These qualification points are strictly to define the starting formation. They will not be added to a driver’s season point total.

NASCAR schedule in Bristol

The Cup Series race will crown a full weekend of dirt racing in Thunder Valley. The Camping World Truck Series will run in Bristol on Saturday (series and main) before and after the Cup heat races. Each series will have two practice sessions on Friday.

Qualifying Race 1 for the Cup Series is scheduled to start at 6:00 p.m. with the next three races scheduled for 6:15 p.m., 6:30 p.m. and 6:45 p.m. Sunday’s main race is scheduled to start after 3:30 p.m.

Friday March 26

Event Time TV
First drive of the Truck series 3:05 p.m. FS1, TSN3
First Cup Series training 4:05 p.m. FS1, TSN3
Truck series final tests 5:35 p.m. FS1, TSN3
Cup Series Final Practice 6:35 p.m. FS1, TSN3

Saturday March 27

Event Time TV
First truck qualifying race 4:30 p.m. FS1, TSN2
Second Truck Qualifying Race 4:45 p.m. FS1, TSN2
Third Truck Qualifying Race 5 p.m. FS1, TSN2
Fourth Truck Qualifying Race 5:15 p.m. FS1, TSN2
Qualifying race for the first cup 6 p.m. FS1, TSN2
Second Cup qualifying race 6:15 p.m. FS1, TSN2
Qualifying race for the third Cup 6.30 p.m. FS1, TSN2
Qualifying race for the fourth Cup 6:45 p.m. FS1, TSN2
Pinty’s Truck Race on Dirt 8 p.m. FS1, TSN2

Sunday March 28

Event Time TV and radio
Food City Dirt Race 3:30 p.m. Fox, TSN, PRN

Car modifications for the Bristol dirt race

The change of surface required modifications of the cars, mainly on the exterior. Viewers will be able to spot the differences.

For starters, the front overhang of the separator is gone. A contraption called a debris deflector can appear on the hoods of some cars. Crews can cover ducts with screens or other materials to keep dirt out. The rear spoiler will be larger than it usually is for short track racing. Cars can be reinforced on the sides and in high-stress areas such as the bridge and steering arm.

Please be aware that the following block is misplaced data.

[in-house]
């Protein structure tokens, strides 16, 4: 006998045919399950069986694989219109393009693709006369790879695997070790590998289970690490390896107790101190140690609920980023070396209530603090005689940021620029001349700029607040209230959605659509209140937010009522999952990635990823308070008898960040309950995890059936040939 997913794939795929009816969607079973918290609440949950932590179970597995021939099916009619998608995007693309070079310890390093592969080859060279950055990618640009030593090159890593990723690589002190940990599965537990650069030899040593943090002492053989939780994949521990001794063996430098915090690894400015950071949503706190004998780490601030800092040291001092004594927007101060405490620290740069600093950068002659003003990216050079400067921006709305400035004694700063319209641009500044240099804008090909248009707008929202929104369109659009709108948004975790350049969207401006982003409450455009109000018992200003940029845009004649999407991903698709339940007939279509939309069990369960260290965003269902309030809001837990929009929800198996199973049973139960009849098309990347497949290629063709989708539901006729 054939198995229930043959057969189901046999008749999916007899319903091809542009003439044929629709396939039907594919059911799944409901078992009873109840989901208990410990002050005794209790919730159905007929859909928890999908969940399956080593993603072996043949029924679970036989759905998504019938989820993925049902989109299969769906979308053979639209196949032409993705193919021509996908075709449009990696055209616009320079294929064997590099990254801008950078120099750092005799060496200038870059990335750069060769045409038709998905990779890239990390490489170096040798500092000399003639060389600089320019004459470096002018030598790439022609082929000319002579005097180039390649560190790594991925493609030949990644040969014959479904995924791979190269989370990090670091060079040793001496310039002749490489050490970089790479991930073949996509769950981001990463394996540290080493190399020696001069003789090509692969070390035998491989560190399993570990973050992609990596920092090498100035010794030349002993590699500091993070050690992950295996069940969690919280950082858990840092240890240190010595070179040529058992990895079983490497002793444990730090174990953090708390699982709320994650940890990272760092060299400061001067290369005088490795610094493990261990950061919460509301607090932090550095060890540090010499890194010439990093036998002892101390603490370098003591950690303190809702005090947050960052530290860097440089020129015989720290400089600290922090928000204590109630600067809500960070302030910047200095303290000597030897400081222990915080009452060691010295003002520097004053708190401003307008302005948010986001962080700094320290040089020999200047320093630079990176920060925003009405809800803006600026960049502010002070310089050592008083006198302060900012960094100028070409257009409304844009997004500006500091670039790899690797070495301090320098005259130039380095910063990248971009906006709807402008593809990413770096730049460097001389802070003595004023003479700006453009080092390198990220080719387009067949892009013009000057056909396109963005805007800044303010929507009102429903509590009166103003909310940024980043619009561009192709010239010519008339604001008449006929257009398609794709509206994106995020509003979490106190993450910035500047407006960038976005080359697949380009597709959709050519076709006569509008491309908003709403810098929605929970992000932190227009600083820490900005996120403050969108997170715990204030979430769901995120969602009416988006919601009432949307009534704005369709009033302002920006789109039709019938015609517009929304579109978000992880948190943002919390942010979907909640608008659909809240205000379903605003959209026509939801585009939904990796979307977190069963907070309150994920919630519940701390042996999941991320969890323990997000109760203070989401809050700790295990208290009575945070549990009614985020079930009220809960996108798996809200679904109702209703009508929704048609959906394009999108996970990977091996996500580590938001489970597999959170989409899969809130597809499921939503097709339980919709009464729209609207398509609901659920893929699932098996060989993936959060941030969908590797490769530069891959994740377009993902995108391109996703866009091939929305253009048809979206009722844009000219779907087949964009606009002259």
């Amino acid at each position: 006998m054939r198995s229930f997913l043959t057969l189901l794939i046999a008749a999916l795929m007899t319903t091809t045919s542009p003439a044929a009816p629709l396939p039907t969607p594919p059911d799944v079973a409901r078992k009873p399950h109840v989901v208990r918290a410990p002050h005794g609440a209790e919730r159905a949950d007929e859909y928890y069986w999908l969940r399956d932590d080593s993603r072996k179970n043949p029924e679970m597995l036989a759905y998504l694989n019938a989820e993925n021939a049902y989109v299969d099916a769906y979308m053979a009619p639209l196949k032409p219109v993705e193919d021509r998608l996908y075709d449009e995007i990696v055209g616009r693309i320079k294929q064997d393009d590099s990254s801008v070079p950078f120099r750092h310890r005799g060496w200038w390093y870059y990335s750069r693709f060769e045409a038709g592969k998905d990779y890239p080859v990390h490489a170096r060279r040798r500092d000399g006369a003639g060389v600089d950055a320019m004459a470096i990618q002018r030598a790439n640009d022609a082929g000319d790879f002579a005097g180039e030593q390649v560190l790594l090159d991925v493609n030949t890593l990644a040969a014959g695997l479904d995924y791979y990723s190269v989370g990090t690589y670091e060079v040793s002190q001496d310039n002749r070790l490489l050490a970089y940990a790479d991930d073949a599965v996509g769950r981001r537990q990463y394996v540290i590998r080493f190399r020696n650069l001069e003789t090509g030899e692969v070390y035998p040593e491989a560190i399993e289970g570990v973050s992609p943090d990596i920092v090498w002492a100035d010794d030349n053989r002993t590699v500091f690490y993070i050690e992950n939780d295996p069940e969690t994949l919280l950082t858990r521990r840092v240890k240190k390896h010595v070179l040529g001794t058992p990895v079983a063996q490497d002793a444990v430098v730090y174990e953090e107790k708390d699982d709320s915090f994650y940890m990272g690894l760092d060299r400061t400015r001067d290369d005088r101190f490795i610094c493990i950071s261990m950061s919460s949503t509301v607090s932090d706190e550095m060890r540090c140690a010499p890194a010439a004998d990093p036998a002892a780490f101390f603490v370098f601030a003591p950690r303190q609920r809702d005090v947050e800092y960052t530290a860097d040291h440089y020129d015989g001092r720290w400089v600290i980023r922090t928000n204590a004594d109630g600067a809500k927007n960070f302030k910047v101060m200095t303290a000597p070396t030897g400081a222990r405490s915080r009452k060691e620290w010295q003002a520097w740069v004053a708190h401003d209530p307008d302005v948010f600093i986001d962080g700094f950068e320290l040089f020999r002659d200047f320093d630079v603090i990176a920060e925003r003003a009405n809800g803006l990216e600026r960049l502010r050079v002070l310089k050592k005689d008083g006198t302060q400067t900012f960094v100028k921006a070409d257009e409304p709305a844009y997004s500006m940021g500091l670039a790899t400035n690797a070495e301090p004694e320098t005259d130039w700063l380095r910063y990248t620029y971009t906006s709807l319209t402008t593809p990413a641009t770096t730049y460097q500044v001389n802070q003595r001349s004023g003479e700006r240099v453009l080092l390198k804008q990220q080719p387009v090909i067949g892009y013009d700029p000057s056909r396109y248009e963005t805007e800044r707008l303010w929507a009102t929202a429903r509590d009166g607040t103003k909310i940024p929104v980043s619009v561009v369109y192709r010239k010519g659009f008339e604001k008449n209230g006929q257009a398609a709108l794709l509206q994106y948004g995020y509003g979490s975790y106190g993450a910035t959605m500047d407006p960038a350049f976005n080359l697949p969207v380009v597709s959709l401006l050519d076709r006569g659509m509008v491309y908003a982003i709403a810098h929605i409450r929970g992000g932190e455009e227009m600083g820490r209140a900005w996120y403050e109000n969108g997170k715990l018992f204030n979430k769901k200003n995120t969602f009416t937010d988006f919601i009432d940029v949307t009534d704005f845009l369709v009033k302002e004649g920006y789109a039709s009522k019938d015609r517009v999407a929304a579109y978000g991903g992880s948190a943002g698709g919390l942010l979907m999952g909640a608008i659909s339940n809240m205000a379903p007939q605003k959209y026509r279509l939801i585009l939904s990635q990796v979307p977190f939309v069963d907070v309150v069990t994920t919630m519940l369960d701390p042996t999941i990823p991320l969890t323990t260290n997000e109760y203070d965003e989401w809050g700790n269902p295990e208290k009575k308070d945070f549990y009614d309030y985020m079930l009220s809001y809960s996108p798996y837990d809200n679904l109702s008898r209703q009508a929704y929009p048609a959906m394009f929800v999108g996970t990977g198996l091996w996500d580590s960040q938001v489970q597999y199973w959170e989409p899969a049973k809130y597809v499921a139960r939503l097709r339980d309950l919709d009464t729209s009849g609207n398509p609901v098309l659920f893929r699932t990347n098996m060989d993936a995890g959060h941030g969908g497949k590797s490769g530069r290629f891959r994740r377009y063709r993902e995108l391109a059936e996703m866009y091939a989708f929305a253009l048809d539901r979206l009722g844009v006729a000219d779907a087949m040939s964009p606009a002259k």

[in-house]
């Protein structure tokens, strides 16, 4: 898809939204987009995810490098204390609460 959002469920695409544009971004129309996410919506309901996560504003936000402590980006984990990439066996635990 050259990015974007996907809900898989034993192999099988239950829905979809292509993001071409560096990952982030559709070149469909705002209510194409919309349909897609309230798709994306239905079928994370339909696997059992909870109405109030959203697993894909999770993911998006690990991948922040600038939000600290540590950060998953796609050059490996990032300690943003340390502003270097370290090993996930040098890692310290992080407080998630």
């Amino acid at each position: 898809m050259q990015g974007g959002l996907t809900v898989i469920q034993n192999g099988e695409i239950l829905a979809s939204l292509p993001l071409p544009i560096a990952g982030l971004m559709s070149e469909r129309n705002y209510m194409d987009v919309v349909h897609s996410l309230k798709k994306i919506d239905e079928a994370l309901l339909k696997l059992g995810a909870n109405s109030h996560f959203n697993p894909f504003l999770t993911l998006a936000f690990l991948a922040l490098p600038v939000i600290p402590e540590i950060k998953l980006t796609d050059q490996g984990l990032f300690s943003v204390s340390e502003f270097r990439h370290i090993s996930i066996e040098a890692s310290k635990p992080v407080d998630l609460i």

Racing fans who expect cars to drift around corners will be disappointed. As Fox Sports’ Bob Pockrass noted, NASCAR decided not to install suspensions that would have made the cars more agile due to the cost to the teams.

“They don’t drive anything I’m used to with a sprint car, a midget or now a very late model,” said Hendrick Motorsports driver Kyle Larson, who drove a late two-seater model on the weekends. last end at The Bristol Dirt Nationals. “These cars are much heavier and have a lot less power than I’m used to on a dirt road.”

The Cup cars weigh 1,000 pounds more than the latest model cars driven by Larson.

Bristol dirt race tours, format and other rules to know

The Bristol Cup Series dirt race is scheduled for 250 turns (133.25 miles), half the usual number of laps for a Cup race on Bristol’s concrete track. The race will be divided into three stages: 75, 75 and 100 laps. Drivers won’t need to stop for fuel at any point.

And pit stops will be limited anyway. They will only be allowed during breaks between stages or if a car is involved in an incident. Teams will have the option of not stinging at all during a stage break. Drivers who stay outside will start in front of the field during restarts. Cars will not be allowed to run on or off the pit road, which remains concrete. Positions will not be gained or lost during stops.

NASCAR says pit lane entry and exit procedures will be similar to pit stops during Eldora truck races. NASCAR sets all of these conditions in the name of safety.

The laps with the caution flag will count in the main race, unlike the qualifying races where only the laps with the green flag will count.

Although NASCAR is racing a short track this weekend, there will be no “choice” rule, which allows drivers to choose the inside or outside lane during restarts. As says, “The difficulty of maintaining an orange ‘V’ on the clay running surface was a key determining factor in this decision.”

NASCAR Wire Service hardware was used in this report.